Cancer treatment is often a case of robbing Peter to pay Paul. You may well have some success with chemotherapy, but subsequent damage to otherwise healthy organs and tissue is a trade-off that clinicians and patients have had to juggle with for decades. But, thanks to a chance meeting at the Hudson Institute in Melbourne, lung cancer patients could be looking at more effective chemo with fewer side effects.
The bacteria that call your gut home can have a tremendous impact on your overall health, but exactly how the bugs do so is a web that’s still being untangled. To investigate, researchers at Harvard Medical School have deleted a single gene from one gut bacteria species and found that it alters the metabolism of the host, reducing their weight gain.
Cerebral small vessel disease (SVD) is one of the most commonly associated causes of age-related dementia and stroke. New research, led by the University of Edinburgh, may have finally uncovered the mechanism by which SVD causes brain cell damage, as well as a potential treatment to prevent the damage, and possibly even reverse it.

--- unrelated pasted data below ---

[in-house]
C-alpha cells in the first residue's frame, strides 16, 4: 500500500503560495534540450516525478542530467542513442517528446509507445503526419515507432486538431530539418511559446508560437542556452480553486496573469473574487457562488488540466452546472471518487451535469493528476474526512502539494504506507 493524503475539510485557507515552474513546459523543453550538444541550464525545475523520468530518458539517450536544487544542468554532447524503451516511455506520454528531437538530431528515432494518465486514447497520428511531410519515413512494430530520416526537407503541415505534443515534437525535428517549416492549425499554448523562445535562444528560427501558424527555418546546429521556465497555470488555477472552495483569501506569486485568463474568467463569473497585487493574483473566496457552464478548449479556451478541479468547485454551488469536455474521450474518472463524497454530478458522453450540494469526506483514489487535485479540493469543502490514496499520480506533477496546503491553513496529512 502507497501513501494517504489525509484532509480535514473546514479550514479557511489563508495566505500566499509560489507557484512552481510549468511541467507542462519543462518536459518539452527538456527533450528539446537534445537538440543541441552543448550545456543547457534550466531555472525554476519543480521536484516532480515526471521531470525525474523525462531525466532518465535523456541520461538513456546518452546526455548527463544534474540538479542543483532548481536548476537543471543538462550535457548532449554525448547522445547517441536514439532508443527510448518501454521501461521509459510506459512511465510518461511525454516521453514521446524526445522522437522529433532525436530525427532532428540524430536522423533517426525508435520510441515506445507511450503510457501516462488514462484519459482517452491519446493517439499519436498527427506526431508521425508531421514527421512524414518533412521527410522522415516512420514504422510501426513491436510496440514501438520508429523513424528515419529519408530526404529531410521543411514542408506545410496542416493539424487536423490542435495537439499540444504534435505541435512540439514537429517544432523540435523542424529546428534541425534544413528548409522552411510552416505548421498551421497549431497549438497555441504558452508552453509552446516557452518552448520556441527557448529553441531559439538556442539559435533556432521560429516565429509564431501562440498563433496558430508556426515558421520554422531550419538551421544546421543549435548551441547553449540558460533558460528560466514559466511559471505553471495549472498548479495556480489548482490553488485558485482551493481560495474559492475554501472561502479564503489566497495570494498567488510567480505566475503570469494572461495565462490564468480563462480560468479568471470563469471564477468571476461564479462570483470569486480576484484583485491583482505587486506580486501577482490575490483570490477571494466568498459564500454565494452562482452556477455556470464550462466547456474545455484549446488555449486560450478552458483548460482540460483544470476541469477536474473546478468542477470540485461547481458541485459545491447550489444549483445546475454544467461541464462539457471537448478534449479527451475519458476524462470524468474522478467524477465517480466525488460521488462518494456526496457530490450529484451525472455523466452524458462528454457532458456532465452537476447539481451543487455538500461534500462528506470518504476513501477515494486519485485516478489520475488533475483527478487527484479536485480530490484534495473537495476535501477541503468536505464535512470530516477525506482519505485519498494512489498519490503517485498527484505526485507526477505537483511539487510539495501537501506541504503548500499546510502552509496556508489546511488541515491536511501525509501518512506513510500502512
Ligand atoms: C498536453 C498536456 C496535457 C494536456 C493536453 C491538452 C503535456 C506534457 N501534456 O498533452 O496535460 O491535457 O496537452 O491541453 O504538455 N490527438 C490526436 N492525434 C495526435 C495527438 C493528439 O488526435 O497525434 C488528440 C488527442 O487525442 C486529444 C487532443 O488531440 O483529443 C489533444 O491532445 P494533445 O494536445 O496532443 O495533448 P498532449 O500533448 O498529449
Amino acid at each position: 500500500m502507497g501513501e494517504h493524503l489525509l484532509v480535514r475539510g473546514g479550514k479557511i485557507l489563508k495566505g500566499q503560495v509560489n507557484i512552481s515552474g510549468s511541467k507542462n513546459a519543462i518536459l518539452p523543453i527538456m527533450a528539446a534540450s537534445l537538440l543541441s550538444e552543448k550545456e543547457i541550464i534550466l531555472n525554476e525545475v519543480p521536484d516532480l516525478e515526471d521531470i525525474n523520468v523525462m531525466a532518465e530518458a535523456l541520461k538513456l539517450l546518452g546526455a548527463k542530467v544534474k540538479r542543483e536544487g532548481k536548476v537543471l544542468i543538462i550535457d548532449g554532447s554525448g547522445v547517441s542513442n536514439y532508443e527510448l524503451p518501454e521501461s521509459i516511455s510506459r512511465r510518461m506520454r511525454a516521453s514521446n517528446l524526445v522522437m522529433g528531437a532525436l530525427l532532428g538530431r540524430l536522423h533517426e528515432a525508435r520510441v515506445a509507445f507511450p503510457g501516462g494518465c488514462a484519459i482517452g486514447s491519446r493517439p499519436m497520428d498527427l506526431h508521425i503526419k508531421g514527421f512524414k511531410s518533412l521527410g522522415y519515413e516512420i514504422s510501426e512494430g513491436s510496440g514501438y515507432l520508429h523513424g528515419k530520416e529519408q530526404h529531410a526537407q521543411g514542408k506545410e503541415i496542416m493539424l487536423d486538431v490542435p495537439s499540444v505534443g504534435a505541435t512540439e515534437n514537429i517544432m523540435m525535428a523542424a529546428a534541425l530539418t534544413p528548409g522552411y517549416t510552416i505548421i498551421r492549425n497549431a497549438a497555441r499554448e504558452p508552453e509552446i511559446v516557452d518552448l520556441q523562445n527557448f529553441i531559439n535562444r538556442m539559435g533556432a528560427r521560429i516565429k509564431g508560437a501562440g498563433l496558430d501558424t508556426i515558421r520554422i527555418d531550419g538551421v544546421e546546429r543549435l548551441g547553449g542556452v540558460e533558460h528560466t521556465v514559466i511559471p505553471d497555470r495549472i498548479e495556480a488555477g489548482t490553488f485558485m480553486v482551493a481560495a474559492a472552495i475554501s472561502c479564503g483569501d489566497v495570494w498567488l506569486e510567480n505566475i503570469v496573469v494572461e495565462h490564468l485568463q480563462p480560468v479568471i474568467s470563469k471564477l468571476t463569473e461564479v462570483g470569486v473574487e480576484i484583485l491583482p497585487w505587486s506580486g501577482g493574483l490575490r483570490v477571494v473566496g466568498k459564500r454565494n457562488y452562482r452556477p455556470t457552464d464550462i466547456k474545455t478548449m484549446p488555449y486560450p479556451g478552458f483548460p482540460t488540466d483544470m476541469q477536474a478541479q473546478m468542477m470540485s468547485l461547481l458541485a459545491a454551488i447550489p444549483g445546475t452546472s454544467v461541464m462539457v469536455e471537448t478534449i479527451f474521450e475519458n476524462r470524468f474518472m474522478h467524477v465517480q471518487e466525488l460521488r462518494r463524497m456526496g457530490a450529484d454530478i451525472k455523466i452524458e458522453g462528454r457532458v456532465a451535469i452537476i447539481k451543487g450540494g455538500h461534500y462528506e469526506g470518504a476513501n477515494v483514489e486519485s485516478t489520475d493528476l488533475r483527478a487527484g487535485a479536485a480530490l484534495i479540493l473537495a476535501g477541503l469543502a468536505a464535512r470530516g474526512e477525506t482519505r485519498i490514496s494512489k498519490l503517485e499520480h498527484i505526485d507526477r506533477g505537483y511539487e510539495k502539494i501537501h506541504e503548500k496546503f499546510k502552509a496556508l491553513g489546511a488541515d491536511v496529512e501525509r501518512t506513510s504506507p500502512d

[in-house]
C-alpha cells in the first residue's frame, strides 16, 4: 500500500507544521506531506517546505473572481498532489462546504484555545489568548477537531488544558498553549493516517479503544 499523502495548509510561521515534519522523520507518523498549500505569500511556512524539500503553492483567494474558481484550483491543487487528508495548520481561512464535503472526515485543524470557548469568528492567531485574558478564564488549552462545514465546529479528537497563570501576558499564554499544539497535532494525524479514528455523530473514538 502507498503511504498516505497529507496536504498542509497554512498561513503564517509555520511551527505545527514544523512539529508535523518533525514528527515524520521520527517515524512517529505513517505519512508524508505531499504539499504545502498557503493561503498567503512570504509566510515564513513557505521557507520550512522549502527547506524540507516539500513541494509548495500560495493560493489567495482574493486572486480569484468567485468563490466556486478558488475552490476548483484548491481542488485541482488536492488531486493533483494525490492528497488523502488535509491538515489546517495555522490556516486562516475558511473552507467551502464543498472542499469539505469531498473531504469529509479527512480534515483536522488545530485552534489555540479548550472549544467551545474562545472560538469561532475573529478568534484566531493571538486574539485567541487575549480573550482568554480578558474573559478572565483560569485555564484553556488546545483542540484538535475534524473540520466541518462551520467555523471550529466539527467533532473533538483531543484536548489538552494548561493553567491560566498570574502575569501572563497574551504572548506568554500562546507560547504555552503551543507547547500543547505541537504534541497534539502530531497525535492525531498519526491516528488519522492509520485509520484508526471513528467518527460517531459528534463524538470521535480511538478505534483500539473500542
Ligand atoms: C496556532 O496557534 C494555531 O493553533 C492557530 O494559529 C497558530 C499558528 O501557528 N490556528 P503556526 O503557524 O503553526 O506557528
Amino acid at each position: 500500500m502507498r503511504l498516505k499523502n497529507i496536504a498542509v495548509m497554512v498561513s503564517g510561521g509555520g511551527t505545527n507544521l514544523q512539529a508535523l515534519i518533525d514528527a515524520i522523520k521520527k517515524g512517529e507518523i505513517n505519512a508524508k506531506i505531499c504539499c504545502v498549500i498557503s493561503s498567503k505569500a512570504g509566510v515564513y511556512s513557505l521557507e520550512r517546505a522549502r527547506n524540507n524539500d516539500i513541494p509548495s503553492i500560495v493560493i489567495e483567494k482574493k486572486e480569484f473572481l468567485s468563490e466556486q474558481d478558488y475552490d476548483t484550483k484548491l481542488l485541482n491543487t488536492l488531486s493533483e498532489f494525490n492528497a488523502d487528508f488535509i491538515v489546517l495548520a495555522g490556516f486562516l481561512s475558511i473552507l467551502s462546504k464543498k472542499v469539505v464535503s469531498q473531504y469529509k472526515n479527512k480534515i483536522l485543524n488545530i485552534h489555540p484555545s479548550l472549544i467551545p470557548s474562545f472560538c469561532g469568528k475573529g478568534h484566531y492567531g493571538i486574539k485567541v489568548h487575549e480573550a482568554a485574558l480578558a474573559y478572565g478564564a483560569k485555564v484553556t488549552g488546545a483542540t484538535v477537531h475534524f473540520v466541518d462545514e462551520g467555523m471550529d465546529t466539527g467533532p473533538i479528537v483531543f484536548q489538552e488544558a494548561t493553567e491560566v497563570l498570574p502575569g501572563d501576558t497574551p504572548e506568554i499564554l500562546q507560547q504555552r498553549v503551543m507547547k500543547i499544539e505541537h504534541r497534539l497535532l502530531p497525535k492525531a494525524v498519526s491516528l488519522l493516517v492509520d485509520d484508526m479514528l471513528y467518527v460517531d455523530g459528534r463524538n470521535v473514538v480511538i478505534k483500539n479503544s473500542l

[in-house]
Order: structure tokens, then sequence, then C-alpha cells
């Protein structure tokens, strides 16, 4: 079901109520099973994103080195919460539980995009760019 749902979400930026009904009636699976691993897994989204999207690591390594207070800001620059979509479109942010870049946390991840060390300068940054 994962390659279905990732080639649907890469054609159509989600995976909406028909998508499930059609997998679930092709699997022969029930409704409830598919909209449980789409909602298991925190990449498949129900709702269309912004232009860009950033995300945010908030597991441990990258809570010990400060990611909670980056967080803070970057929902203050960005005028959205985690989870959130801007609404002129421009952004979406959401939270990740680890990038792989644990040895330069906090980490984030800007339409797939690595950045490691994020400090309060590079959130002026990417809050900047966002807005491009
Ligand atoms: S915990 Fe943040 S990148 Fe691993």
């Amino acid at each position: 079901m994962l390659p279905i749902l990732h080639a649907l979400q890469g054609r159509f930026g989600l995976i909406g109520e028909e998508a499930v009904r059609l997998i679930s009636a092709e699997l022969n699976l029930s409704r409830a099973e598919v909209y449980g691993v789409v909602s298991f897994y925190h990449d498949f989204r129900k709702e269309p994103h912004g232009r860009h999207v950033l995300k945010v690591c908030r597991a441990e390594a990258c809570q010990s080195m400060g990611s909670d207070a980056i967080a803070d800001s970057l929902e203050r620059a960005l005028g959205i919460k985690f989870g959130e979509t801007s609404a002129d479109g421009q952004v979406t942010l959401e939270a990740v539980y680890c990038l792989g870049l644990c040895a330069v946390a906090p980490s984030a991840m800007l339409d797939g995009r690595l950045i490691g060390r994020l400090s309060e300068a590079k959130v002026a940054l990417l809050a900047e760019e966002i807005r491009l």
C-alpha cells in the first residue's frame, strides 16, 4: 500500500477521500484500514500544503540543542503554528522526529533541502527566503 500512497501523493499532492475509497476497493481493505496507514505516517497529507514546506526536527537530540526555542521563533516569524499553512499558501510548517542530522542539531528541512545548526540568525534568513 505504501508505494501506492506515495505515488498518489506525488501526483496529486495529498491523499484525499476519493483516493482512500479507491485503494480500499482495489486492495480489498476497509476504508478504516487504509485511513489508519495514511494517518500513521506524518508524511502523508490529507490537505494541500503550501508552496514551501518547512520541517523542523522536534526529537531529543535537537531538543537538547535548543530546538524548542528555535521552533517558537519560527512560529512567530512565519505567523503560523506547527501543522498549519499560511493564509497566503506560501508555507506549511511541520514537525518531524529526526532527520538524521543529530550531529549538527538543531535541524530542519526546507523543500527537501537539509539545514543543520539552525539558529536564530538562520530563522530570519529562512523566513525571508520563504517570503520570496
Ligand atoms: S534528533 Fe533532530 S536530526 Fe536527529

Cancer is one of humanity’s biggest killers, but scientists are coming up with some creative ways to fight back. Researchers at the University at Buffalo have developed new kinds of nanoparticles that can infiltrate, heat up and kill cancer cells more effectively and efficiently than similar methods.
Strong and light, spider silk is one of the most impressive materials in the natural world. Both the real thing and synthetic versions have been used to improve everything from clothing to car seats, cooling electronics to preserving produce, making sweet music or helping people hear it, and even patching up severed nerves. Now, scientists in Germany and Switzerland have found a new use for spider silk – wrapping up cancer drugs to protect them until they can reach their tumorous targets.
Antibiotics are effective at killing bacteria (for now, at least), but they aren’t very picky, indiscriminately wiping out both good and bad bacteria. This can upset the fragile balance of your microbiome, which is increasingly being linked to general health and wellbeing. Now, researchers at Penn State have developed a new approach to make a drug that can single out a specific, opportunistic bacteria known as C. difficile.
There’s a limited supply of donor human corneas, meaning that not everyone who needs an eyesight-saving transplant can get one. As a result, biosynthetic corneas have recently been developed. These could become quicker and easier to produce, as scientists have now successfully 3D-printed the things.